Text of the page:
Despite Kojiro never saying a word, we get this amazing image of him not only through how he acts but by how others think of him. Throughout the books I picked up on a few characters who, after facing him, react as though he’s actually spoke to them through their bout. At times, we’re even shown Kojiro actually speaking, but it turns out to be just a dream had by one of his opponents who survived or someone wanting so badly to be like him. You’d be surprised at just how much you can learn from a character without that character saying anything and without the characters around him or her blatantly explaining that which the character in question cannot. Most characters that talk of Kojiro only ever talk of their thoughts about him not of what he himself is thinking or feeling. There are only two men in the whole arc that do; his father and his future mentor, both of which have justified reasons for doing so.

Despite the story of Kojiro’s growth spanning over a decade, the story never gets boring nor does the progression ever feel monotonous or unnecessary. Everything seen throughout the volumes is absolutely necessary to understand this man as a whole and to fully understand just how it is he would interact with Miyamoto Musashi come the right time. More goes unsaid than said about this man and I think it worked entirely to the advantage of the tale being told. Sasaki Kojiro’s story in two volumes is as enlightening and exciting as that of Miyamoto Musashi’s which has, so far, spanned four volumes.

 

From volume one up until now the visual quality of Takehiko Inoue’s artwork has never declined, in fact, it has only continued to grow stronger and stronger. I couldn’t help but think to myself while reading through these volumes that I am experiencing the work of a man who has truly mastered the practice of sequential art. Not only is this man a fantastic illustrator but he’s also a master of the brush and uses what looks to be water colours to begin most chapters and to kick off the events of a fresh volume. It’s safe to say that Takehiko Inoue truly is the greatest Mangaka of our generation. He has a fantastic grasp on panel layout and understands perfectly how to use pure dark spaces in a series known for the detail of its images.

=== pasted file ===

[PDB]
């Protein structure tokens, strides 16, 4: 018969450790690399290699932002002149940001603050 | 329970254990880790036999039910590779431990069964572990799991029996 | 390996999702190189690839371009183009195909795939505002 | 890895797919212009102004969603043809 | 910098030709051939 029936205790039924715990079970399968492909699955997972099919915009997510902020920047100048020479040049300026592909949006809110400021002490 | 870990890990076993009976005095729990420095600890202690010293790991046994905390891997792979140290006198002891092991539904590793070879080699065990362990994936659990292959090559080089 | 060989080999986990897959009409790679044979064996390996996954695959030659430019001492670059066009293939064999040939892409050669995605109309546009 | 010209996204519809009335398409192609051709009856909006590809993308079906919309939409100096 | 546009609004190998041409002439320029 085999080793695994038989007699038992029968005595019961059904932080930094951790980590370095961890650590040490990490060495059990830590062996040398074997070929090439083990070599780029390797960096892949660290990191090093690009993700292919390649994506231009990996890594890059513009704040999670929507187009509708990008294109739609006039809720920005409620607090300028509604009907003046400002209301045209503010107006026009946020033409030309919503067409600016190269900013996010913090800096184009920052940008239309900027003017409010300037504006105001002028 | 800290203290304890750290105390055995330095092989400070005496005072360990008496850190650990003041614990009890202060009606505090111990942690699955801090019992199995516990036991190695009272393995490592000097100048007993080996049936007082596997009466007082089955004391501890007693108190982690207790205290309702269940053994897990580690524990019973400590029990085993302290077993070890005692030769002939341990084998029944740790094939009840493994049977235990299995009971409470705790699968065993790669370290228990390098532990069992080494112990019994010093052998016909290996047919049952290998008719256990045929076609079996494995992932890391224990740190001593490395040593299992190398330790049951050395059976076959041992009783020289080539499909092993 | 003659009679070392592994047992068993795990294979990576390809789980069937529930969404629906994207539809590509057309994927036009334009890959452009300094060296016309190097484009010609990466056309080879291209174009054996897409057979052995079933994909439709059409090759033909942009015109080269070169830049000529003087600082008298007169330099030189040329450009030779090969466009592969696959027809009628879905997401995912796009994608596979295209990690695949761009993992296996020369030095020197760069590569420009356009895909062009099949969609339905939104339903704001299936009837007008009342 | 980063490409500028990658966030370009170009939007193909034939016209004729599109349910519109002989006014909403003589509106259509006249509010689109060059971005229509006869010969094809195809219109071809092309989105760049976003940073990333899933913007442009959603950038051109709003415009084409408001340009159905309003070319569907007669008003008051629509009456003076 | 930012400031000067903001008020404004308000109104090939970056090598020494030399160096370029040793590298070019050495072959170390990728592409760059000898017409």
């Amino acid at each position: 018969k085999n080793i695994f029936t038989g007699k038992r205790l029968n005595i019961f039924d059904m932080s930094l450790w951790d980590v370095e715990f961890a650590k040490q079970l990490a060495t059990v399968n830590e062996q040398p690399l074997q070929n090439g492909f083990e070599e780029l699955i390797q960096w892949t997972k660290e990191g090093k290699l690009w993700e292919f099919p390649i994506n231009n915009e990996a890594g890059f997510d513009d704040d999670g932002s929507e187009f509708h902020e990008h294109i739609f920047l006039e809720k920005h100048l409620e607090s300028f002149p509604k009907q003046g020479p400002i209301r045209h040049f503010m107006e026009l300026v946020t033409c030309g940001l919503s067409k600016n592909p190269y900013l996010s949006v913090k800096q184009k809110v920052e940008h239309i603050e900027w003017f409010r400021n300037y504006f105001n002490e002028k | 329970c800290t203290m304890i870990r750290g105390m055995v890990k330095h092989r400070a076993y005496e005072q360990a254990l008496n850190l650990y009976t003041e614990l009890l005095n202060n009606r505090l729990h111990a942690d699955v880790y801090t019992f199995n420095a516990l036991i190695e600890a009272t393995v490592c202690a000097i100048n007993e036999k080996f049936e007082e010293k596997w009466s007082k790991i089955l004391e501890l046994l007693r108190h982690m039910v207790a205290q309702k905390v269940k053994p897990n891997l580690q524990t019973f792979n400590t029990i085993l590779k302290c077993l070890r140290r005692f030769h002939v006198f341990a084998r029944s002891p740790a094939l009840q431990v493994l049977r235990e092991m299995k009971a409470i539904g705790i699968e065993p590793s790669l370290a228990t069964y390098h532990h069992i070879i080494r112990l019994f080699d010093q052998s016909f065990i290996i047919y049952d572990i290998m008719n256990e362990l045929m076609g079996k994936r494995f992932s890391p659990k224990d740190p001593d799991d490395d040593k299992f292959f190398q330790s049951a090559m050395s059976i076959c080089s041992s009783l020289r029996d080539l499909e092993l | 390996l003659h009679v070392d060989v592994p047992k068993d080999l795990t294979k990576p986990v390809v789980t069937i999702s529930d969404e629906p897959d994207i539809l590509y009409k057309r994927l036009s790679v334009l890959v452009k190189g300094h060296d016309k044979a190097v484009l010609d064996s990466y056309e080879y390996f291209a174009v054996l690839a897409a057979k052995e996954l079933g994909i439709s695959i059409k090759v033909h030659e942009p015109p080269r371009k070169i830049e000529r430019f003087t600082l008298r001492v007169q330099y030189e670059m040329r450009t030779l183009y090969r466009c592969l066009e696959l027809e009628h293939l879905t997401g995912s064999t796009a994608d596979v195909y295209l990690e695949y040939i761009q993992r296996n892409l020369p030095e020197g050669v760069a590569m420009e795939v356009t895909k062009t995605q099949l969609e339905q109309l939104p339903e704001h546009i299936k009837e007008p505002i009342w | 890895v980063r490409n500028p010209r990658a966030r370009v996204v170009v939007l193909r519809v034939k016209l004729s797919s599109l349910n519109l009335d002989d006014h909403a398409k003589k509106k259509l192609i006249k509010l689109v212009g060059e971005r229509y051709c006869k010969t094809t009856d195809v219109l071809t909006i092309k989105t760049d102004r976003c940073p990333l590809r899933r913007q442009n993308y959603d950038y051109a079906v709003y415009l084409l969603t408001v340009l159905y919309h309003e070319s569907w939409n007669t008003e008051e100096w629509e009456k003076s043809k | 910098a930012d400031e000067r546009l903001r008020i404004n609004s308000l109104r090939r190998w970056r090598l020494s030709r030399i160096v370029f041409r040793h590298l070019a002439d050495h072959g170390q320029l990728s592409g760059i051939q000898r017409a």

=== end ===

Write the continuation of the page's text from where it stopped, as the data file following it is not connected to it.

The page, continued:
Speaking of which; there’s no lack of detail in this pair of volumes. Inoue understands what it takes to drive a point home and uses intense visual cues to do so. A hard zoom on a shocked face or the splatter of blood across a moon-lit beach are just two of the examples from the newly-released volumes that really allows an audience member to understand just what it is they’re apart of. Sasaki Kojiro, throughout his entire story, is told that he has too soft a face to be a killer. At times, Inoue emphasises this by highlighting the soft features of Kojiro’s visage while in murderous and dangerous situations. Inoue didn’t even have to have the characters explain this out loud because he made it clear through drawings but it actually would have been less believable if no-one expressed this intimidating sight.

 

Incase it isn’t absolutely clear; “Vagabond” is my all-time favorite Manga series…and I’ve only read six volumes. It’s a Manga series that grabs you within the first chapter and almost forces you to continue reading until you’re physically unable to do so. It’s a series that can go for four volumes, entirely switch the main focus of the story, and still manage to stay just as interesting. There aren’t many series’ out there that can do anything even close to that. What can I say about “Vagabond” that hasn’t already been said?

You can learn from it the things that Miyamoto Musashi wanted those who’ve read his book “The Book of Five Rings” to know with all the excitement of an action Manga written and illustrated by someone who has a clear grasp of his life’s work. This Manga is amazing, this Manga is brilliant, this Manga is…absolute perfection. The next volume can only feature more of Kojiro and Musashi’s crossing paths; something that will somehow make this Manga leagues better than what it has been up until this point. Though it seems ridiculous I guarantee you, had you read these two volumes, you’d know that what I’m saying is, if anything…an understatement.

Purchase Volume Five through Madman Entertainment’s online store: Click Here

Purchase Volume Six through Madman Entertainment’s online store: Click Here

Grade: A+